I received an eARC copy of this book via NetGalley in exchange for an honest review. This does not affect my opinion of the book or the content of my review.
Many thanks to Wednesday Books for sending me an eARC via NetGalley for my honest review! Quotes are taken from an unfinished ARC and may not match final publication.
Hello fellow book lovers! Join me today as I embark on my FIRST EVER blog tour post. I’m reviewing Six Goodbyes We Never Said by Candance Ganger (as the title suggests).
This is an #ownvoices book for the following mental health representation (social anxiety; generalized anxiety disorder; OCD; PTSD) as well as biracial rep. There is also pansexual/bisexual rep but I’m sure whether this part is ownvoices.
CONTENT WARNINGS: death of loved ones (mentioned several times); descriptive details and representation of mental disorders such panic attacks, instrusive thoughts, mention of a suicide attempt, PSTD, grief, anxitey, OCD.
Two teens meet after tragedy and learn about love, loss, and letting go
Naima Rodriguez doesn’t want your patronizing sympathy as she grieves her father, her hero—a fallen Marine. She’ll hate you forever if you ask her to open up and remember him “as he was,” though that’s all her loving family wants her to do in order to manage her complex OCD and GAD. She’d rather everyone back the-eff off while she separates her Lucky Charms marshmallows into six, always six, Ziploc bags, while she avoids friends and people and living the life her father so desperately wanted for her.
Dew respectfully requests a little more time to process the sudden loss of his parents. It’s causing an avalanche of secret anxieties, so he counts on his trusty voice recorder to convey the things he can’t otherwise say aloud. He could really use a friend to navigate a life swimming with pain and loss and all the lovely moments in between. And then he meets Naima and everything’s changed—just not in the way he, or she, expects.
Candace Ganger’s Six Goodbyes We Never Said is no love story. If you ask Naima, it’s not even a like story. But it is a story about love and fear and how sometimes you need a little help to be brave enough to say goodbye.
I finally get to read a story where I see several parts of my own mental health experience represented and it felt VALIDATING AS FUCK.
Both our protagonists, Naima and Dew are on the same messy, complicated adventure we call life, but have the downside of dealing with their mental illnesses and grief over losing their loved ones together.
Naima was my favorite character to read about because I felt her frustration/anger and I relate to many of her struggles with mental illness. Like Naima, I also live with GAD, depression, and intrusive thoughts. Reading her thoughts was like listening to myself.
“I’m still learning how to be my own hero. My deepest darkest fear is, maybe I never will”
I like that she has a fiestiness and snarkiness to her, because people tend to believe that the quiet types are the ones with mental disorders, but Naima shows mental health isn’t relegated to one kind of person. I liked that we get to see her flaws or perceived flaws.
I found a few things in common with Dew, such as his social anxiety and his panic attacks. The first panic attack we see was a difficult part to read for me knowning that I’ve been through that many times before, but it felt great to see it at the same time. I know that’s weird how I explained it, but it just worked for me. I also relate to how he is undecided with his own future.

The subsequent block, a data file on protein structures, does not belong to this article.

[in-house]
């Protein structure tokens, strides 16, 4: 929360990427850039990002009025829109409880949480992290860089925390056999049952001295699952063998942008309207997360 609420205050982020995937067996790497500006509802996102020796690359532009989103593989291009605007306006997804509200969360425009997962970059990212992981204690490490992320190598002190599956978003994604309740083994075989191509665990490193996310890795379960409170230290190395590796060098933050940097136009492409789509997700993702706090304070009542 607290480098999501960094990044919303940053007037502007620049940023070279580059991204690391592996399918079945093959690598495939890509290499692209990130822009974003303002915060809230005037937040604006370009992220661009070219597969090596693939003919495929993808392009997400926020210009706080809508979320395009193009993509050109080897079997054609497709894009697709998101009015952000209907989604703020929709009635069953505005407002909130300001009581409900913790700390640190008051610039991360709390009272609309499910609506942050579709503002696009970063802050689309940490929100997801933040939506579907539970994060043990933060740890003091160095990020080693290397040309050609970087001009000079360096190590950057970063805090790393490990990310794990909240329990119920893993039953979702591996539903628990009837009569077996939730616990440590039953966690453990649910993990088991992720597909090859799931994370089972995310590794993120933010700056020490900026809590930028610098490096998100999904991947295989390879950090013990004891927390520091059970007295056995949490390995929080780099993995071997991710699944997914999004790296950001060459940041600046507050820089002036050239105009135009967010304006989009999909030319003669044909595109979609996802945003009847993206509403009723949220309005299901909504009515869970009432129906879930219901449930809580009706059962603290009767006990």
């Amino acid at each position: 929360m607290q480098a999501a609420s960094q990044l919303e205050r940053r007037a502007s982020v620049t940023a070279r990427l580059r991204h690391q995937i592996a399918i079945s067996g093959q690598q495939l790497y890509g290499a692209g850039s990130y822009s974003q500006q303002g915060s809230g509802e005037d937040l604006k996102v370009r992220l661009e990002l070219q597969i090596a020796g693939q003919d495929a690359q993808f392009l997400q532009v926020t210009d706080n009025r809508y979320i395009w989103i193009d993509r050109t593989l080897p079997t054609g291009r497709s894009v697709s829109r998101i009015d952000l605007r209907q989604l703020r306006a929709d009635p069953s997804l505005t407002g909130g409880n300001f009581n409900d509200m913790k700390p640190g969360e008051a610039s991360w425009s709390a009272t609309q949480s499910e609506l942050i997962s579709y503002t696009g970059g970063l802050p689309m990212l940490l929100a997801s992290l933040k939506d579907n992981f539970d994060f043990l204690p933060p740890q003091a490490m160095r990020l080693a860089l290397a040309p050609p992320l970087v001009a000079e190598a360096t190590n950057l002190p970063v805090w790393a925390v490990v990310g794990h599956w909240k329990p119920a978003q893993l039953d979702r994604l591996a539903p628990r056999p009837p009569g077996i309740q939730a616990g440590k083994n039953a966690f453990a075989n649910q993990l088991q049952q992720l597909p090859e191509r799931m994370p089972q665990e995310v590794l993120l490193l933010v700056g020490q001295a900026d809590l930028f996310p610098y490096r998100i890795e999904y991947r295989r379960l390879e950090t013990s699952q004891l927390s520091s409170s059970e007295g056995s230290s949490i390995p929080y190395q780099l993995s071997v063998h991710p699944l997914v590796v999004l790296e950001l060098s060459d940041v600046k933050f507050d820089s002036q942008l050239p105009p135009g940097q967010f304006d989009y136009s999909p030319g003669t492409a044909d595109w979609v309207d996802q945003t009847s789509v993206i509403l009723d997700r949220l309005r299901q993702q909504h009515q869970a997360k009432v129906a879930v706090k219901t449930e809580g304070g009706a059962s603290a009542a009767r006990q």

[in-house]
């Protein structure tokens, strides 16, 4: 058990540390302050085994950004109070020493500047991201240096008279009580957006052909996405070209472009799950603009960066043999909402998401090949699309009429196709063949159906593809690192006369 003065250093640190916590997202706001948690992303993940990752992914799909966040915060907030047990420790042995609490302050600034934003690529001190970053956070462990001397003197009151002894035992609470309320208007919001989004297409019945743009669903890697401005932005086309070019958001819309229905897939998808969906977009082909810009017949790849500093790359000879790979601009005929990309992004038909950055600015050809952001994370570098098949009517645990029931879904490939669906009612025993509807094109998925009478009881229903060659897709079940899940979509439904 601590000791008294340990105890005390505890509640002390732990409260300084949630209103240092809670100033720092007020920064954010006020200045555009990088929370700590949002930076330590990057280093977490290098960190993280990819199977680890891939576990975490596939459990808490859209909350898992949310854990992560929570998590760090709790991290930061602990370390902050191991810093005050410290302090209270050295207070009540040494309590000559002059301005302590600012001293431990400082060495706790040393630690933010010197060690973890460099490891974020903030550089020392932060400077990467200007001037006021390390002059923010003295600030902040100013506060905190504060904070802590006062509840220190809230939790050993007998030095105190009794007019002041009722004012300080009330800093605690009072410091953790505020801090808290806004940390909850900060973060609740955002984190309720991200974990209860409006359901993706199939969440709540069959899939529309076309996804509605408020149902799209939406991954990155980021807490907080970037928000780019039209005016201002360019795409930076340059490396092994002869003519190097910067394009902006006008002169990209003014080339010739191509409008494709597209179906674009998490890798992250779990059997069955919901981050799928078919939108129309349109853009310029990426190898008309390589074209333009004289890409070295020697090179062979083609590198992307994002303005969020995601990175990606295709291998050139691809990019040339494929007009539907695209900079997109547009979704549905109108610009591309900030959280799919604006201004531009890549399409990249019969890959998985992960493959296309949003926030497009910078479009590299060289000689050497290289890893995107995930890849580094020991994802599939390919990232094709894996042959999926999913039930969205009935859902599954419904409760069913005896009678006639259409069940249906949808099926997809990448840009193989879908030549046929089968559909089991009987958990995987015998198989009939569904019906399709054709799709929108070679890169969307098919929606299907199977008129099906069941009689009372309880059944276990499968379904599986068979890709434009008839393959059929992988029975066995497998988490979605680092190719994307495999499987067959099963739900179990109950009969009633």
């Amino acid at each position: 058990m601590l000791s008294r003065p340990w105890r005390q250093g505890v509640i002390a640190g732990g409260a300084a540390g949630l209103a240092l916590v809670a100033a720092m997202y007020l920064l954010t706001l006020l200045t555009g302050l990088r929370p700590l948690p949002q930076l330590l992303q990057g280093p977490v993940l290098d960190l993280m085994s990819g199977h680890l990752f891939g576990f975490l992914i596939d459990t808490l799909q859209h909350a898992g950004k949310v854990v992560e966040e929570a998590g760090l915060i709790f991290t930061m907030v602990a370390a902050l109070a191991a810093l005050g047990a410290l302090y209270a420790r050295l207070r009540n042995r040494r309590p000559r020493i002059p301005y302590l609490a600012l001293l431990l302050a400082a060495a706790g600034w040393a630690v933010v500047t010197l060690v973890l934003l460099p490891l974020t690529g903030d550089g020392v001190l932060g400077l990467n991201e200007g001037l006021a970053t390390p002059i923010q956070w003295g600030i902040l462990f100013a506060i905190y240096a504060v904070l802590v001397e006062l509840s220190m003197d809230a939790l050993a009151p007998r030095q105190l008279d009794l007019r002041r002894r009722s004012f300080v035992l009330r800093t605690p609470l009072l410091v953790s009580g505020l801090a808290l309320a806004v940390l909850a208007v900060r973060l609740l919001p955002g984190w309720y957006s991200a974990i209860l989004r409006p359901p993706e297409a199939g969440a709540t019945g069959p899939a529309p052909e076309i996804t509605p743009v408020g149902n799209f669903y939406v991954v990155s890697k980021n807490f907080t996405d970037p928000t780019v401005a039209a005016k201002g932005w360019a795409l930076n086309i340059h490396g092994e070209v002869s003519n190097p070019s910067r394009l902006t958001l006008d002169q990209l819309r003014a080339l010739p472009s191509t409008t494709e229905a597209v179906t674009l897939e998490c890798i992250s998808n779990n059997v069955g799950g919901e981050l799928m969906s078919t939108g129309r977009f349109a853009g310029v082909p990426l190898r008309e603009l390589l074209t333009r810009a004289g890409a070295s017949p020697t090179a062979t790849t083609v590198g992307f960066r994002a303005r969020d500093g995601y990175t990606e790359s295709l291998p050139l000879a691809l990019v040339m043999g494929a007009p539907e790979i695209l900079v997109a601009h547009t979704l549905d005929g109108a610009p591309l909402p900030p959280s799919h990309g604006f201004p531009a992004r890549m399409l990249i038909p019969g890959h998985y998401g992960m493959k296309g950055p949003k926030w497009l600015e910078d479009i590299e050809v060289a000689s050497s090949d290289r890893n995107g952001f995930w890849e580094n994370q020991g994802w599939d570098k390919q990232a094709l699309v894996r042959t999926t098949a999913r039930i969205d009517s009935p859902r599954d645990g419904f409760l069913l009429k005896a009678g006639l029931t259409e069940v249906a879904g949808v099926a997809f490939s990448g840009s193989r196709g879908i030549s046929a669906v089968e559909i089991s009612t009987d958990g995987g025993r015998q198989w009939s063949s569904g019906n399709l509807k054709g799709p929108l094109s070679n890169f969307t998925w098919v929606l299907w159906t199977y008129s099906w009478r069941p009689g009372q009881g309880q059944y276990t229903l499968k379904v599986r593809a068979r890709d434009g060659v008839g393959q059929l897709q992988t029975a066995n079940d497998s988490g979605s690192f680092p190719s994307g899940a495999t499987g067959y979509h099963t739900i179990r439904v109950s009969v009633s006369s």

His description of his panic attacks just hit me with the reality of my own panic attacks I’ve had.
“Nevertheless, my body crumbles in exhaustion. My panic attacks, the conselor explained, may without warning, but the triggers are related to my parents, PSTD…”
I felt a little annoyed with him at first, his behavior towards Naima is a little awkward and creepy (he referes to her as a manic pixie dream girl BUT he did admit its problematic! so we stan I guess?). But I do realize that his way of coping and living with his anxiety is a little different than mine and that’s valid.
SOME OTHER NEAT THINGS ABOUT THIS BOOK
- As stated earlier, I mentioned biracial rep (Naima and Dew are Latinx – Naima is Puerto-Rican and white!!)
- GOOD GRIEF REP
- JJ and Kam are excellent grandparents
- Faith is the best sister who is into WWE like I used to be so that brought some nostalgia
- Strained relationships with parental figures!
- NAIMA IS A PANSEUXAL QUEEN
She doesn’t even acknowledge my taste in people-because gender is fluid-and if I were into any person, it sure as hell wouldn’t be that kid.
- Therapy, counseling, and medication is mentioned which is awesome because it needs to be featured more in stories.
- Naima and Dew’s friendships is well developed and I just want to see more platonic f/m friendships in YA.
I’ll be honest and admit that this was a difficult read for me because of said mental illness descriptions because its what I go through EVERYDAY. I want to read books about my experience but also not because its like reading your own life.
Naima and Dew’s mental health experiences are not EXACTLY like mine but it doesn’t have to be for me to feel a connection with their collective stories.
So my final message is to let teens (and people in general) with all mental disorders tell their story and let them exist.
ABOUT THE AUTHOR
Candace Ganger is the author of Six Goodbyes We Never Said and The Inevitable Collision of Birdie & Bash as well as a contributing writer for HelloGiggles and obsessive marathoner. Aside from having past lives as a singer, nanotechnology website editor, and world’s worst vacuum sales rep, she’s also ghostwritten hundreds of projects for companies, best-selling fiction and award-winning nonfiction authors alike. She lives in Ohio with her family.
Twitter: @candylandgang + @WednesdayBooks
Link to retailers: https://us.macmillan.com/books/9781250116246